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STRABO Geographica

Account of Cyprus from Book XIV. 6 (cc. 681—685), ed. A. Meineke, 1866

We have still to make the circuit of the island of Cyprus, which lies on the South of this peninsula (Asia Minor). We have said that the waters which are enclosed by Egypt and Phoenicia and Syria and the rest of the coast as far as that of Rhodes are made up of the Egyptian sea, the Pamphylian and that over against the gulf of Issus.    In these lies Cyprus, of which the northern parts, for on this side it is nearest to the mainland, are close to Cilicia Tracheia.   Its eastern parts face the gulf of Issus, the western are washed by the Pamphylian sea, the southern by that of Egypt.   This latter joins the Libyan and Carpathian seas flowing from the West, while on the South and East lie Egypt and the adjacent coast up to Seleucia .and Issus, while on the North lie Cyprus and the Pamphylian sea.    This latter is bounded by the headlands of Cilicia Tracheia, Pamphylia and Lycia, up to that of Rhodes : on the West by the island of Rhodes, on the East by Cyprus, on the side of Paphos and Acamas: on the South it joins the Egyptian sea.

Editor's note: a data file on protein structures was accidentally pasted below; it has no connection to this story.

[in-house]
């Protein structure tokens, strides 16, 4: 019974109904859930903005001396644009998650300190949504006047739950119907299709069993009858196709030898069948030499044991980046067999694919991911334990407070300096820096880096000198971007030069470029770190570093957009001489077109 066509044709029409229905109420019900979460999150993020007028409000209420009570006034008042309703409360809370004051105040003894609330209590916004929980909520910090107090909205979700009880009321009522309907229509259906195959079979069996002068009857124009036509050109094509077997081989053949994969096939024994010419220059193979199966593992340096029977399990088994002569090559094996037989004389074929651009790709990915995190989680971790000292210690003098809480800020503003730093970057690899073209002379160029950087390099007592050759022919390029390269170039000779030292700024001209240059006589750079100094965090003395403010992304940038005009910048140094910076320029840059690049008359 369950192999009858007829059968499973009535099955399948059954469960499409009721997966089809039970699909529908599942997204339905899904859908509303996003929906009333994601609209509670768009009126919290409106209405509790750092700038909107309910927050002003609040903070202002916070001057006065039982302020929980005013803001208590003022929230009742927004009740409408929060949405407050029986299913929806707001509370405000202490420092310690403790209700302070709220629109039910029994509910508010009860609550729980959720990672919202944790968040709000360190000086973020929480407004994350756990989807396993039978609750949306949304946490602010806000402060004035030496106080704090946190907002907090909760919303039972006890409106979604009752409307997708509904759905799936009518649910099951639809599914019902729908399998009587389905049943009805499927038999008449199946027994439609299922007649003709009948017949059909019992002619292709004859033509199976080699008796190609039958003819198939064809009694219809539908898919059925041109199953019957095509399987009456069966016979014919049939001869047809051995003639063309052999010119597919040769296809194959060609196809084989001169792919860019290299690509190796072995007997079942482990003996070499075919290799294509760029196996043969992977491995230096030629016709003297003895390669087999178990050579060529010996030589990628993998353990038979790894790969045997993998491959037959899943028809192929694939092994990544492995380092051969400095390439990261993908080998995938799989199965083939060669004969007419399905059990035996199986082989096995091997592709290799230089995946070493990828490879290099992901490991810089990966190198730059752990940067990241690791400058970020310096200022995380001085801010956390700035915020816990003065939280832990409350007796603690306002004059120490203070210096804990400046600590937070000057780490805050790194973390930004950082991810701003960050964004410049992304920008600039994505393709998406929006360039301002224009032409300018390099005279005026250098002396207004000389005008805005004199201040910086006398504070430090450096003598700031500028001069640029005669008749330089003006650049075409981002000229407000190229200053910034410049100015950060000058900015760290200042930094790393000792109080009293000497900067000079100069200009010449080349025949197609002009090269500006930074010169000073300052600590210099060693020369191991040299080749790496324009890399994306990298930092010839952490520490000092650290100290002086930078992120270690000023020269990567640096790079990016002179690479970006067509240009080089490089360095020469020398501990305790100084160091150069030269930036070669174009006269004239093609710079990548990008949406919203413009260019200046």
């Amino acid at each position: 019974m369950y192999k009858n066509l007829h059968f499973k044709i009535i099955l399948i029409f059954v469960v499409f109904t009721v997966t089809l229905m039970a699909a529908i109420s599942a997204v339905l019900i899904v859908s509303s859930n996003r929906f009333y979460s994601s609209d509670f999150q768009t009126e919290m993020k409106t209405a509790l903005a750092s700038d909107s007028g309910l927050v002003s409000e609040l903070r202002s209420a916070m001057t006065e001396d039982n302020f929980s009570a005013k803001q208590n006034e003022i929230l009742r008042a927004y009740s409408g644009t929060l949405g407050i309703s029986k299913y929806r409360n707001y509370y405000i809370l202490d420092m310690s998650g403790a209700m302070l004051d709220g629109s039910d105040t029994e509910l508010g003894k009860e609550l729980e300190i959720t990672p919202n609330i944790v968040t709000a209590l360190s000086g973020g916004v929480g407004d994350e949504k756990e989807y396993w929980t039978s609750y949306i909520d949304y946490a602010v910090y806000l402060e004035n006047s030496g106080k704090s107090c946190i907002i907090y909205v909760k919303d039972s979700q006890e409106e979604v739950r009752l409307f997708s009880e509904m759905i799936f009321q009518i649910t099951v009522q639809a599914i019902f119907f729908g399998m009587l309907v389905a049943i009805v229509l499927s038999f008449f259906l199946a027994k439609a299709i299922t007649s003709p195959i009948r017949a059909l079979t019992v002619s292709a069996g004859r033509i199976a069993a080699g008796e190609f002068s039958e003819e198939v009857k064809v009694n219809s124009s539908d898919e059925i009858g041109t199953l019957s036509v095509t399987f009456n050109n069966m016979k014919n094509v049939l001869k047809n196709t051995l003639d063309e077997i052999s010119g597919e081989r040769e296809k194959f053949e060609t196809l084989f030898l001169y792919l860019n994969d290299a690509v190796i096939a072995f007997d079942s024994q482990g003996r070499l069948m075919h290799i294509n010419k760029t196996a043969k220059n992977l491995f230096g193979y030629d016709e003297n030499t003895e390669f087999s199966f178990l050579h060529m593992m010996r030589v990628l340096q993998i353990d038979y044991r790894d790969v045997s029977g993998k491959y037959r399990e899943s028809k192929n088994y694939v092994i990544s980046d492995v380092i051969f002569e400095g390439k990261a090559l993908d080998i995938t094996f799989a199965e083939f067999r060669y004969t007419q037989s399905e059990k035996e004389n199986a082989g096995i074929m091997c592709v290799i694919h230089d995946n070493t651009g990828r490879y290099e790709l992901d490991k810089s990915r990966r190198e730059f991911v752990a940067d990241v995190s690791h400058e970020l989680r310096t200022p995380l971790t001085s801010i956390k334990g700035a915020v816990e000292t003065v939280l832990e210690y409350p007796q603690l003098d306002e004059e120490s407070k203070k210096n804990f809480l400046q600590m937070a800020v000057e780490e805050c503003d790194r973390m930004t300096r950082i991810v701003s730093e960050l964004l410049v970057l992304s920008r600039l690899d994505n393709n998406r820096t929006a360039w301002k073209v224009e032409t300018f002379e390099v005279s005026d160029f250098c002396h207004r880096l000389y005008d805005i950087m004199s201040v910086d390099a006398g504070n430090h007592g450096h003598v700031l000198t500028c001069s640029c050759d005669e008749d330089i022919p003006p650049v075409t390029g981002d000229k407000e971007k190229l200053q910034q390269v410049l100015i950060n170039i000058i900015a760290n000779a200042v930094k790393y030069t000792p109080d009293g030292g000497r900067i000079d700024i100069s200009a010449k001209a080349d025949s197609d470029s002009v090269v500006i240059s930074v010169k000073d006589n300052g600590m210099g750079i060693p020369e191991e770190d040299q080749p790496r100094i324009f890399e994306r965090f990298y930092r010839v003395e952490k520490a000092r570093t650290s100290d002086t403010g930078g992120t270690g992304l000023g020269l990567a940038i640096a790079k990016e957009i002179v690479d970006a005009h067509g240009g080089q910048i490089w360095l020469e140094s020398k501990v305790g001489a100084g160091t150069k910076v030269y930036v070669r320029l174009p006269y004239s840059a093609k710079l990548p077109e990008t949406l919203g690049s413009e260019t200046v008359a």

To anyone following the line of its bays the circuit of Cyprus is 3420 stadia.    Its length to a man walking from East to West from Cleides to Acamas is 1400 stadia.    The Cleides are two small islands lying off Cyprus on the East coast of the island, 700 stadia from Pyramos. Acamas is a promontory showing two rounded hills and a vast forest, situated on the West of the island, and stretching northwards; it is the nearest point to Selinus in Cilicia Tracheia, 1000 stadia distant; from Side in Pamphylia it is 1600, and from Chelidonia 1900.
We have said already that the Cyprian promontory called Cape Crommyon lay opposite Vnemourion, a cape of Cilicia Tracheia, at a distance of 350 stadia.    The course thence of a vessel which has already on its right the island and on its left the continent is N. and E. to the Cleides, a straight run of 900 stadia.    Midway lies Lapathos, a town with a roadstead and docks, built by the Laconians and Praxander; opposite it is Nagidos.   Then Aphrodision, where the island is narrow, the distance across to Salamis being 70 stadia.    Then Acte Achaion, where Teucer landed who first founded Salamis in Cyprus, when he was cast out, as the story goes, by his father Telamon. Then a city Carpasia, which has a harbour; it lies opposite С. Sarpedon.    From Carpasia to the Carpasian islands and the southern sea the distance across the isthmus is 30 stadia.    Then a cape and a mountain.    The peak is called Olympos, and on it is a temple of Aphrodite Acraia, inapproachable to women and invisible to them. The Cleides and several other islands lie not far off, then the Carpasian islands, and next again Salamis, whence sprang Aristos the historian. Then Arsinoe, a city and harbour. Then another harbour Leucolla. Then C. Pedalion, over which hangs a steep and high hill, table-shaped, sacred to Aphrodite ; the distance thither from Cleides is 680 stadia. Thence

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